IPOH: The Health Ministry will intensify its efforts in identifying the reasons for the lower percentage of parents not vaccinating their babies for measles, mumps and rubella (MMR).
Deputy Health Minister Dr Lee Boon Chye said the percentage of babies given the MMR vaccine was at 89% last year, compared to the other vaccinations given at birth.
“For the other vaccines, the percentage is over 98%, but it is the MMR vaccine which is given when a child is nine months old, and that figure is not satisfactory.
“We need to find out whether it is due to the anti-vaccine movement, or it is just due to logistic issues.
“Probably, there are incidences of parents who become complacent when their child grows up, and think that their baby is healthy and at no risk, and thus there is no need for that particular vaccine,” he told a press conference after chairing a dialogue session on rabies with state government agencies and non-governmental organisations at the state health department here.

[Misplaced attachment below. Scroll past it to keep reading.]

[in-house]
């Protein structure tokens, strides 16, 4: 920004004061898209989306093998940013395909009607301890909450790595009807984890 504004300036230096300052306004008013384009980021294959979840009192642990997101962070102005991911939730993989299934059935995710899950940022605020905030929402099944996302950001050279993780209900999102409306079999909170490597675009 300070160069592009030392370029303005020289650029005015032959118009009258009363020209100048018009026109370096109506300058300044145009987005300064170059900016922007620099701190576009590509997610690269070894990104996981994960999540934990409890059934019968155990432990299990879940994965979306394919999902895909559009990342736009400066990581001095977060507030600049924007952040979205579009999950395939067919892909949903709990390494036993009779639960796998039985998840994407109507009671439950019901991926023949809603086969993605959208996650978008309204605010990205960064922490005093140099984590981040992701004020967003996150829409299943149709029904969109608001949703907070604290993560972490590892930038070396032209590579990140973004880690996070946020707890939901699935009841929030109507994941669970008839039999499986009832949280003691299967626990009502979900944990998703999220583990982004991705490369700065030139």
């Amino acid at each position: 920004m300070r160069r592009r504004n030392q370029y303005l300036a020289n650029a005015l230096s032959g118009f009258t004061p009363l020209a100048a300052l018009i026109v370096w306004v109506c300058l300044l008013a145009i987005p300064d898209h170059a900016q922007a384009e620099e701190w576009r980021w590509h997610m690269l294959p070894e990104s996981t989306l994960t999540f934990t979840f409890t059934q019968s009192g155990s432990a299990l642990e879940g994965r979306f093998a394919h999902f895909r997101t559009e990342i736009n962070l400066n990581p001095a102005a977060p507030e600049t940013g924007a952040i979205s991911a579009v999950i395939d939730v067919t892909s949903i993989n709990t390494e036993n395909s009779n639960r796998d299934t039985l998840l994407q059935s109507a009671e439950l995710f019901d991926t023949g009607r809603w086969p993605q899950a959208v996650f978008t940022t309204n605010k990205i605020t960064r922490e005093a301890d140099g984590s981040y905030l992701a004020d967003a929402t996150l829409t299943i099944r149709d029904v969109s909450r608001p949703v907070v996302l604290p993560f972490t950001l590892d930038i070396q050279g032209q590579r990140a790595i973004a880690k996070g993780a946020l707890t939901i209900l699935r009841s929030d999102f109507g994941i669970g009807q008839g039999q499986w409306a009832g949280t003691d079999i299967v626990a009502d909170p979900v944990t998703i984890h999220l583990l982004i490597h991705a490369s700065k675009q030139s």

Dr Lee said a taskforce set up to study proposals and calls to make vaccination compulsory would look into this matter.
Health Minister Datuk Seri Dr Dzulkefly Ahmad had said following a discussion in Cabinet on Wednesday (Feb 27) that a taskforce was set to come up with a working paper on the ministry's stand on the proposal to make vaccine immunisation compulsory in the country.
Dr Lee said parents who did not vaccinate their children would be referred to specialist doctors at health clinics, who would then explain to them the importance of vaccinating their children.
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